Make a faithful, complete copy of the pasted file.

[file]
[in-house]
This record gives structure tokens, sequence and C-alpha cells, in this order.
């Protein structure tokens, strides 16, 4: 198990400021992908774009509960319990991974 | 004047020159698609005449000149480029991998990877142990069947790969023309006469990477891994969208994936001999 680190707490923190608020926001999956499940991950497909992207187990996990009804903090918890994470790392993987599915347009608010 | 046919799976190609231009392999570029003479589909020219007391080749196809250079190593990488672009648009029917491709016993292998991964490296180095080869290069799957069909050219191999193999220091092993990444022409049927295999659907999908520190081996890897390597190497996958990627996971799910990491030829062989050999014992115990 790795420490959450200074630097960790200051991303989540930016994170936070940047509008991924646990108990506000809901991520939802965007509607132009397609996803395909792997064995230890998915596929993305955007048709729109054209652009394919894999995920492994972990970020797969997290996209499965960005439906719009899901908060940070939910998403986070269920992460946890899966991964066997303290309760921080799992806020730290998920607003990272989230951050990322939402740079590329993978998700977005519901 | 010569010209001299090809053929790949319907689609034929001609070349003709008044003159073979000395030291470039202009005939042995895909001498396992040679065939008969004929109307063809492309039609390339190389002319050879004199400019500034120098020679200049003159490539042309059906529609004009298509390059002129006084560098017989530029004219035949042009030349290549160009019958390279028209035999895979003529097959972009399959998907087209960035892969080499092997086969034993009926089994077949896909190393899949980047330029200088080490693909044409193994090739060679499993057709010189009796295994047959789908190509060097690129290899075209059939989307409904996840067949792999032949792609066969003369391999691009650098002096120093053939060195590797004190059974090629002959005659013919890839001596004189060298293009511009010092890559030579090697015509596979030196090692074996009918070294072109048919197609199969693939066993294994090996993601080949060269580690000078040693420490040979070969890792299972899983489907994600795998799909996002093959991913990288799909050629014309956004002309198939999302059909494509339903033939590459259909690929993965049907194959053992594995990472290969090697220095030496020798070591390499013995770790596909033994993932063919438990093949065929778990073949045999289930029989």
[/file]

[in-house]
This record gives structure tokens, sequence and C-alpha cells, in this order.
């Protein structure tokens, strides 16, 4: 198990400021992908774009509960319990991974 | 004047020159698609005449000149480029991998990877142990069947790969023309006469990477891994969208994936001999 680190707490923190608020926001999956499940991950497909992207187990996990009804903090918890994470790392993987599915347009608010 | 046919799976190609231009392999570029003479589909020219007391080749196809250079190593990488672009648009029917491709016993292998991964490296180095080869290069799957069909050219191999193999220091092993990444022409049927295999659907999908520190081996890897390597190497996958990627996971799910990491030829062989050999014992115990 790795420490959450200074630097960790200051991303989540930016994170936070940047509008991924646990108990506000809901991520939802965007509607132009397609996803395909792997064995230890998915596929993305955007048709729109054209652009394919894999995920492994972990970020797969997290996209499965960005439906719009899901908060940070939910998403986070269920992460946890899966991964066997303290309760921080799992806020730290998920607003990272989230951050990322939402740079590329993978998700977005519901 | 010569010209001299090809053929790949319907689609034929001609070349003709008044003159073979000395030291470039202009005939042995895909001498396992040679065939008969004929109307063809492309039609390339190389002319050879004199400019500034120098020679200049003159490539042309059906529609004009298509390059002129006084560098017989530029004219035949042009030349290549160009019958390279028209035999895979003529097959972009399959998907087209960035892969080499092997086969034993009926089994077949896909190393899949980047330029200088080490693909044409193994090739060679499993057709010189009796295994047959789908190509060097690129290899075209059939989307409904996840067949792999032949792609066969003369391999691009650098002096120093053939060195590797004190059974090629002959005659013919890839001596004189060298293009511009010092890559030579090697015509596979030196090692074996009918070294072109048919197609199969693939066993294994090996993601080949060269580690000078040693420490040979070969890792299972899983489907994600795998799909996002093959991913990288799909050629014309956004002309198939999302059909494509339903033939590459259909690929993965049907194959053992594995990472290969090697220095030496020798070591390499013995770790596909033994993932063919438990093949065929778990073949045999289930029989």